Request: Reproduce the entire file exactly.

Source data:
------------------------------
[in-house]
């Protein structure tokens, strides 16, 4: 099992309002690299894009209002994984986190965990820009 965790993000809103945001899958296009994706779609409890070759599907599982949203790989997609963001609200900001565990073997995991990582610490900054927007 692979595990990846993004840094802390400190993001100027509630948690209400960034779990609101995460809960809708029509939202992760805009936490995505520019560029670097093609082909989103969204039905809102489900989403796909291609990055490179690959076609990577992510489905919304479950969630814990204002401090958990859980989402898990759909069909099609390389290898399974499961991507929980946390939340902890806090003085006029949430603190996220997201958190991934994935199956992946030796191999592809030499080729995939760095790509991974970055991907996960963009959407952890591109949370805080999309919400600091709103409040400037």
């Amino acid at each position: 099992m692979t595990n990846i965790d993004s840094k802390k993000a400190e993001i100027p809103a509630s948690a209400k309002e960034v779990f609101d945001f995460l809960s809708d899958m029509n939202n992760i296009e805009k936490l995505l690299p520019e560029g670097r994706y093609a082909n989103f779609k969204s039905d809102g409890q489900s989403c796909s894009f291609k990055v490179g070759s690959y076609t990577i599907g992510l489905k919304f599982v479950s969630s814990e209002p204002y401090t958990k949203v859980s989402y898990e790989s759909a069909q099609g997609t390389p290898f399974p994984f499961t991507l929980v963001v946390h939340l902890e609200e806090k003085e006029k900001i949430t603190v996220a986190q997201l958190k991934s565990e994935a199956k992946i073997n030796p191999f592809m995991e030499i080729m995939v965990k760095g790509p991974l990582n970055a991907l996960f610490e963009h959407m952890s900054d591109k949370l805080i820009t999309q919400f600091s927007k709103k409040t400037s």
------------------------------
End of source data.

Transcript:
[in-house]
């Protein structure tokens, strides 16, 4: 099992309002690299894009209002994984986190965990820009 965790993000809103945001899958296009994706779609409890070759599907599982949203790989997609963001609200900001565990073997995991990582610490900054927007 692979595990990846993004840094802390400190993001100027509630948690209400960034779990609101995460809960809708029509939202992760805009936490995505520019560029670097093609082909989103969204039905809102489900989403796909291609990055490179690959076609990577992510489905919304479950969630814990204002401090958990859980989402898990759909069909099609390389290898399974499961991507929980946390939340902890806090003085006029949430603190996220997201958190991934994935199956992946030796191999592809030499080729995939760095790509991974970055991907996960963009959407952890591109949370805080999309919400600091709103409040400037």
């Amino acid at each position: 099992m692979t595990n990846i965790d993004s840094k802390k993000a400190e993001i100027p809103a509630s948690a209400k309002e960034v779990f609101d945001f995460l809960s809708d899958m029509n939202n992760i296009e805009k936490l995505l690299p520019e560029g670097r994706y093609a082909n989103f779609k969204s039905d809102g409890q489900s989403c796909s894009f291609k990055v490179g070759s690959y076609t990577i599907g992510l489905k919304f599982v479950s969630s814990e209002p204002y401090t958990k949203v859980s989402y898990e790989s759909a069909q099609g997609t390389p290898f399974p994984f499961t991507l929980v963001v946390h939340l902890e609200e806090k003085e006029k900001i949430t603190v996220a986190q997201l958190k991934s565990e994935a199956k992946i073997n030796p191999f592809m995991e030499i080729m995939v965990k760095g790509p991974l990582n970055a991907l996960f610490e963009h959407m952890s900054d591109k949370l805080i820009t999309q919400f600091s927007k709103k409040t400037s």